Ignorer et passer au contenu

Welcome to our Store!

Because our products are carefully handcrafted fresh in small batches in our private lab for you, we ship 3-5 business days of your order!

Welcome to our store



The pH plays a vital physiological role in nature as well as in humans. The pH varies from 1 to 8 in human organs with tight regulations in blood and epithelia of barrier organs. The physiological pH of the stratum corneum (the skin surface) ranges from 4.1 to 5.8. The stratum corneum is the outermost layer of the epidermis, and it consists of dead cells. It serves as the primary barrier between the body and the environment. This pH range of the stratum corneum signifies most of our body parts are acidic.

The chin has the highest pH of 5.6. Areas such as the forehead and the upper eyelid have the most acidic pH ranges of 4.4 and 4.6, respectively. Meanwhile, the volar forearm, nose, neck, nasolabial fold, cheek, and perioral area have a pH between 4.4 and 4.6. The remaining body parts like the axillae, groin, the toes have pH values of 6.1 and 7.4. Studies have shown that the areas with a high pH value are more likely to be infected and display eczematous reactions. In simple terms, a pH greater than 5.9 is responsible for smelling fit as bacteria are more likely to live in those areas.

Many factors determine the pH of the skin, filaggrin degradation, fatty acid content, sodium-hydrogen exchanger (NHE1) activation, and melanosome release.

Studies have shown that the acidic pH of the stratum corneum serves as an antimicrobial barrier preventing colonization of microorganisms. The skin pH influences the skin barrier functions such as lip synthesis and aggregation, epidermal differentiation, and desquamation. Desquamation means the shedding of the skin. Desquamation usually occurs every 28 days. In darkly pigmented individuals, desquamation occurs more rapidly. The rapidity of desquamation can lead to skin discoloration, vitiligo, and so on.

A disruption of the physical barrier leads to an increase in pH level. Inflammatory skin diseases or diseases involving the epidermis exhibit a disturbed skin barrier by increasing the skin pH, leading to atopic dermatitis, irritant contact dermatitis, ichthyosis, rosacea and acne, and aged and dry skin. The process of acidification normalizes the skin pH. It establishes a physiological microbiota to repair the skin barrier and induce epidermal differentiation and reducing inflammation.

The pH level of healthy skin

Inflammatory skin diseases involving the epidermis exhibit an increased pH. People who suffer from inflammatory skin diseases have an increased pH of 0.2 and 0.3 units. An increase of 0.3 pH units means half of the concentration of H+-ions, which significantly influences biochemical processes leading to eczema, dermatitis, and radiodermatitis. People with dry and sensitive skin also have a skin pH that has been increased by 0.3 to 0.4 in units.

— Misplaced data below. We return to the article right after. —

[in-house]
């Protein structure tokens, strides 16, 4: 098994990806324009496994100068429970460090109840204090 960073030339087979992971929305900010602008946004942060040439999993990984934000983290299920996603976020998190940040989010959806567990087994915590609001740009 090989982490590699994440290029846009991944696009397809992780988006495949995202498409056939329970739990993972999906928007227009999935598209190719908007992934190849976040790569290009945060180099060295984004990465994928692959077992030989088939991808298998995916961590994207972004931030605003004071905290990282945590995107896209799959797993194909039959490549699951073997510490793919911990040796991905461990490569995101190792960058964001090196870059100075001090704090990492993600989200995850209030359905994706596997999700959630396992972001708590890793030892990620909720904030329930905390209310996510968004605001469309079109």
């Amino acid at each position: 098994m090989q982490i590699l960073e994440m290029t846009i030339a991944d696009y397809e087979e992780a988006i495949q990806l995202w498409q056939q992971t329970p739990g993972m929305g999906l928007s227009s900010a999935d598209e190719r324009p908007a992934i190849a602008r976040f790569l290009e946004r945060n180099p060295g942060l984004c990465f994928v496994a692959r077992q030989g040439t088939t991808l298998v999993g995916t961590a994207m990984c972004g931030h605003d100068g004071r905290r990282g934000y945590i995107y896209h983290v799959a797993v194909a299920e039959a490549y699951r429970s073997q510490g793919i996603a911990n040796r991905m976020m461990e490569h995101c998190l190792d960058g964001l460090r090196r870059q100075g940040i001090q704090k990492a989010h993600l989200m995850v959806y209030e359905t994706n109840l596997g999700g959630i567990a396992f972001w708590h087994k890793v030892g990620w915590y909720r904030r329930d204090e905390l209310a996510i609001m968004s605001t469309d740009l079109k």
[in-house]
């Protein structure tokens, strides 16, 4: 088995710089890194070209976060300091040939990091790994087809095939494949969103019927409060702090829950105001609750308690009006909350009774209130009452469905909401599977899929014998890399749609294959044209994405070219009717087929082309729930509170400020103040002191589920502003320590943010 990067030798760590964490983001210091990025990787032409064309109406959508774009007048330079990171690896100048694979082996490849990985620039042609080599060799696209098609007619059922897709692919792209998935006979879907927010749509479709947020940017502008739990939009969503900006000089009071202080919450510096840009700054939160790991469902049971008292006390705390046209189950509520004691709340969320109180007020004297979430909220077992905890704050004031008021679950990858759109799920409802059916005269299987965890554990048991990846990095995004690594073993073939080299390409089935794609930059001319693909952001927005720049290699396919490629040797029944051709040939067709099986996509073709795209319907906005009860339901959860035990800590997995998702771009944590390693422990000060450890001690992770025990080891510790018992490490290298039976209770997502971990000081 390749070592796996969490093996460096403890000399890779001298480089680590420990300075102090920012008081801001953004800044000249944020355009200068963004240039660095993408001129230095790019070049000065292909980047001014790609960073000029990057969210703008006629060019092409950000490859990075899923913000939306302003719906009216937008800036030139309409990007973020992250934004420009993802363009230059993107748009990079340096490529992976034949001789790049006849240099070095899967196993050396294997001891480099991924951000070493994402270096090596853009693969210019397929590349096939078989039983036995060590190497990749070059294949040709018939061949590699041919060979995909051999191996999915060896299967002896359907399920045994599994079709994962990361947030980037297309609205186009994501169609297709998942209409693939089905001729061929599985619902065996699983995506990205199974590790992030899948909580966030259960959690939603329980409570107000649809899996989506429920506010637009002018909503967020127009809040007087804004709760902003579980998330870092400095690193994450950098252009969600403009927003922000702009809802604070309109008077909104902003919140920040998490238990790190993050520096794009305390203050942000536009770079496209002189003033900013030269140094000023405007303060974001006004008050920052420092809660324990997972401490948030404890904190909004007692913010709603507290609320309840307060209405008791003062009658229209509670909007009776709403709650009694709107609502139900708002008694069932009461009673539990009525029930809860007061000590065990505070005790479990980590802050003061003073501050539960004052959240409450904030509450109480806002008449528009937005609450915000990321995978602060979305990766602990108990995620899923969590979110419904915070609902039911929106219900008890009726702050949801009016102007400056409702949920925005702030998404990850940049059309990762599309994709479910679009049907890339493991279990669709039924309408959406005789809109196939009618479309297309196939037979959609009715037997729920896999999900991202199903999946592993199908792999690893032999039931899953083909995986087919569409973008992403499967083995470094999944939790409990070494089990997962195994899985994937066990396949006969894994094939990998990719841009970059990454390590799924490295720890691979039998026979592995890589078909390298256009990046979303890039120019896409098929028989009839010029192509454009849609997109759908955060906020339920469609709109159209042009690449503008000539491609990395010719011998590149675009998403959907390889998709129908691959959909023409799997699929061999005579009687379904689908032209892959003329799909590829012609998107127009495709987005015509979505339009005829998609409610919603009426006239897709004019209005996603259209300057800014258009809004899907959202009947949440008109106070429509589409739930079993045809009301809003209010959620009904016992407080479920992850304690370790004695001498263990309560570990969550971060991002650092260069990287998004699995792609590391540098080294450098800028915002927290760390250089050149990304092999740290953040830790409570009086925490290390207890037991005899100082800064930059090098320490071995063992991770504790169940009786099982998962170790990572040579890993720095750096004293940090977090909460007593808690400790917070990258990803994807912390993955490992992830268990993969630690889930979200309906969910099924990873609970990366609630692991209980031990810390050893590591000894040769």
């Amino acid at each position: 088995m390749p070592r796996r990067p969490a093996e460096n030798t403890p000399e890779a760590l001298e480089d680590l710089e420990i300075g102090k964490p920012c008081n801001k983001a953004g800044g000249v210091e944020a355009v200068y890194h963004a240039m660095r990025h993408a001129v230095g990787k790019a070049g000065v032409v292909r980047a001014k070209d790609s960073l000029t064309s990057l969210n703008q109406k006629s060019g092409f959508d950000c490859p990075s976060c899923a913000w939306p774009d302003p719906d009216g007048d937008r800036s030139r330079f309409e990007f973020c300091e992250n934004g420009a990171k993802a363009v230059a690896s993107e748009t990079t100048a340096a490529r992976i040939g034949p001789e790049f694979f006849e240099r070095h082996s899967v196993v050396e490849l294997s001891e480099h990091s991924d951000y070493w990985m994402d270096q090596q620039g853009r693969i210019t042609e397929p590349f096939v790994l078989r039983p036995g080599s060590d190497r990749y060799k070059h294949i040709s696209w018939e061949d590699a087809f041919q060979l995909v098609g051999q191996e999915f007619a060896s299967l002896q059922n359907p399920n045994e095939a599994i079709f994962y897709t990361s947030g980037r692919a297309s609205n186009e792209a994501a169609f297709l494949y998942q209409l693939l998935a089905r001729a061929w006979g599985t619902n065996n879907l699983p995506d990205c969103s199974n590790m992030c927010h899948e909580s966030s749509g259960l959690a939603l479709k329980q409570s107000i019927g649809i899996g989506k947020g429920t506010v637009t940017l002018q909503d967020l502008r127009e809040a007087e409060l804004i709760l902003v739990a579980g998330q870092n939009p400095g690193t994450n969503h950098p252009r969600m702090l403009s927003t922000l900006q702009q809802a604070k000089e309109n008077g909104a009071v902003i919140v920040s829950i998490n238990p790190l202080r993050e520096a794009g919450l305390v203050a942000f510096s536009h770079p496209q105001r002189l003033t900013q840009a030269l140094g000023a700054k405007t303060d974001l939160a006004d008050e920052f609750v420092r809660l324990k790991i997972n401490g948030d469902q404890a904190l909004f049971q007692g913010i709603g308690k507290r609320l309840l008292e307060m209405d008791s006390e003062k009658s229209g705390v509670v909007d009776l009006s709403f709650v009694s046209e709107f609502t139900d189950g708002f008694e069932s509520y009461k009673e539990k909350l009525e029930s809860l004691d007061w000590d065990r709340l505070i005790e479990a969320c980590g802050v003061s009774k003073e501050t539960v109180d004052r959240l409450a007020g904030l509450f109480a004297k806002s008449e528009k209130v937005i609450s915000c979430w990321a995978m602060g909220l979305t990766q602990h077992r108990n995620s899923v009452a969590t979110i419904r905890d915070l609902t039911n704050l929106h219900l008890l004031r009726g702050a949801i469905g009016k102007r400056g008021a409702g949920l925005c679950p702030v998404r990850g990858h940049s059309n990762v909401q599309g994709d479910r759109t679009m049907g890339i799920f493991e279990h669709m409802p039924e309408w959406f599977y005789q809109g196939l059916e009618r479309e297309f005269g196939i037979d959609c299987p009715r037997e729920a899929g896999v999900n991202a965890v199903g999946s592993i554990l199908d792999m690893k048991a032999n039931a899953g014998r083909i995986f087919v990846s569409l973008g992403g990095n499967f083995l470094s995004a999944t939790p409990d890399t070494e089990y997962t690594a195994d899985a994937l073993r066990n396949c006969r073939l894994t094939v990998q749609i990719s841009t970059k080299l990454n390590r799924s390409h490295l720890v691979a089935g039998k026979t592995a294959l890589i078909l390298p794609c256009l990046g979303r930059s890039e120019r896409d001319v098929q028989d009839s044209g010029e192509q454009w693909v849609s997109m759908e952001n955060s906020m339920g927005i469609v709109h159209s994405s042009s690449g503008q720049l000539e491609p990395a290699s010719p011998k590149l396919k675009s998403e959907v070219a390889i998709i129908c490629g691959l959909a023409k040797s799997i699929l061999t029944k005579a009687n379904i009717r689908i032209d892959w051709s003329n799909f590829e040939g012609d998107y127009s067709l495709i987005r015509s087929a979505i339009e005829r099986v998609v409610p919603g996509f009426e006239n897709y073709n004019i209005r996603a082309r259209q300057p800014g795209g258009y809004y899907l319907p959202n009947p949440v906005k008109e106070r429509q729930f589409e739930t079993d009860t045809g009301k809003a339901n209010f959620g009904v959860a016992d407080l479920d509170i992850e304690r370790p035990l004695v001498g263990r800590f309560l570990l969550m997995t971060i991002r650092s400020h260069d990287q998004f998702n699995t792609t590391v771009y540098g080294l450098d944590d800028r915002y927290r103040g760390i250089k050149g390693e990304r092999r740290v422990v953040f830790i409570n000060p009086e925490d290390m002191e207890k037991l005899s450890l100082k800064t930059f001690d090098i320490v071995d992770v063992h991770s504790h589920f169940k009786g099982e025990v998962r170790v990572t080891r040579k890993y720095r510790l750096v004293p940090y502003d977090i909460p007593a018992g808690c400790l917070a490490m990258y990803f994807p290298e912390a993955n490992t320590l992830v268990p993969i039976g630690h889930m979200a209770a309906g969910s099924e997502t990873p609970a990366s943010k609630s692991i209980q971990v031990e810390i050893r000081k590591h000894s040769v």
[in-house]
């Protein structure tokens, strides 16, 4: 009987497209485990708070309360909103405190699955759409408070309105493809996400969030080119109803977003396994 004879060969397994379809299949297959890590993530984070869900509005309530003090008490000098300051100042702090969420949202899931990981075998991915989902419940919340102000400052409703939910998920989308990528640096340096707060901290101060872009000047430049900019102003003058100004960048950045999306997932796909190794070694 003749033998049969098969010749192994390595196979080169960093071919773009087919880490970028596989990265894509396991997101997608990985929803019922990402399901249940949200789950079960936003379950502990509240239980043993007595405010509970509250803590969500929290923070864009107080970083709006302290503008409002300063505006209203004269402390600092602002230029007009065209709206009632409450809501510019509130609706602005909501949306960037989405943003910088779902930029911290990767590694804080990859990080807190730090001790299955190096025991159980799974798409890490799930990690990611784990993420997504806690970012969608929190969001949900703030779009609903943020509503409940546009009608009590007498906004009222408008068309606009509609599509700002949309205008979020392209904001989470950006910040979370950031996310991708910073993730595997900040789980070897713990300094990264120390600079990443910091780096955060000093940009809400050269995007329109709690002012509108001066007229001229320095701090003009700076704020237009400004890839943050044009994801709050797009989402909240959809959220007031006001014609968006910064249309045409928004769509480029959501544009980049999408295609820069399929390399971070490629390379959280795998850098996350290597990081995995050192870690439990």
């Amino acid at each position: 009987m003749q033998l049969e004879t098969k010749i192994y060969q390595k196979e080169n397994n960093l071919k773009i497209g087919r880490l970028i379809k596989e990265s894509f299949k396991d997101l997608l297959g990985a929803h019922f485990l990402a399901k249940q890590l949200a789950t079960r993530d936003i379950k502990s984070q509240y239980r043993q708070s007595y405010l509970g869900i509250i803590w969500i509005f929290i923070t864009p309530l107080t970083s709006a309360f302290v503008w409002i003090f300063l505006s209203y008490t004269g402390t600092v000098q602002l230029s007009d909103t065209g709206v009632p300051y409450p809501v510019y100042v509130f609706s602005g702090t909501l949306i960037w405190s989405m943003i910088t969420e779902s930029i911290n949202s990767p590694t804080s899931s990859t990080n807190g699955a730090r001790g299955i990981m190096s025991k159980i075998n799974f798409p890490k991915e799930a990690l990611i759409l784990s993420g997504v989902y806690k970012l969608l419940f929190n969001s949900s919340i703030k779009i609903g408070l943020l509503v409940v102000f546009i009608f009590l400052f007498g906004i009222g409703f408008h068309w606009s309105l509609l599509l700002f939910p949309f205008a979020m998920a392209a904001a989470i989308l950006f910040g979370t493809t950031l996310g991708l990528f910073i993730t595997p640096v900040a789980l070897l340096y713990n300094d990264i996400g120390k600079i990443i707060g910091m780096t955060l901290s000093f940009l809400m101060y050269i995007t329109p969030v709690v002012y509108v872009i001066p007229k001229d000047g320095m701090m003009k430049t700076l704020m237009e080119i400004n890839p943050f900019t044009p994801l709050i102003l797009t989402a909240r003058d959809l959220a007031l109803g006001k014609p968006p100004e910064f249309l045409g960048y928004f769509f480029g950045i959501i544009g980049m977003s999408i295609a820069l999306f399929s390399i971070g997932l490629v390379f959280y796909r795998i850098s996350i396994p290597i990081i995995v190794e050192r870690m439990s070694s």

Racial differences also play a vital role in the skin pH level. Studies have shown that darkly pigmented skin has a lower pH than its lightly pigmented counterparts. The average Black skin pH is about 4.6, whereas the average white skin pH is 5.0. The same study also found that darkly pigmented skin tends to have a superior skin surface (SC) integrity and barrier function than their light pigmented counterpart.

pH and Antimicrobial Effects 

The pH level of the skin surface has a vital role in antimicrobial activity, barrier function, and desquamation. The acidic pH inhibits the colonization of photogenic bacteria.

Reducing skin pH as a therapeutic tool to combat skin diseases caused by inflammation 

Acidification has been used for decades to treat wounds. Similarly, acidification can potentially combat acne, eczema, dryness, and other inflammatory skin diseases.

The acidic environment alters the protease activity. It releases oxygen, reducing toxicity, bacterial end products, enhancing epithelization and angiogenesis. Most of the pathogenic bacteria associated with infected skin wounds need a pH value of more than 6, while their growth inhibits at a lower pH value.

Skincare products developed to fight skin diseases tend to have adjusted pH of 5, 5.4, or 5.4, which aimed to preserve the “physiological” skin pH. Skincare products with an adjusted ph of 4.0 may successfully treat acne. The best pH level for skincare products intended for darkly pigmented consumers should be between 4.0 to 5.5.

If you like Aging Beautified’s message, please subscribe to our newsletter.

Acidification has been used for decades to treat wounds. Similarly, acidification can potentially combat acne, eczema, dryness, and other inflammatory skin diseases.

Retour au blog

Laisser un commentaire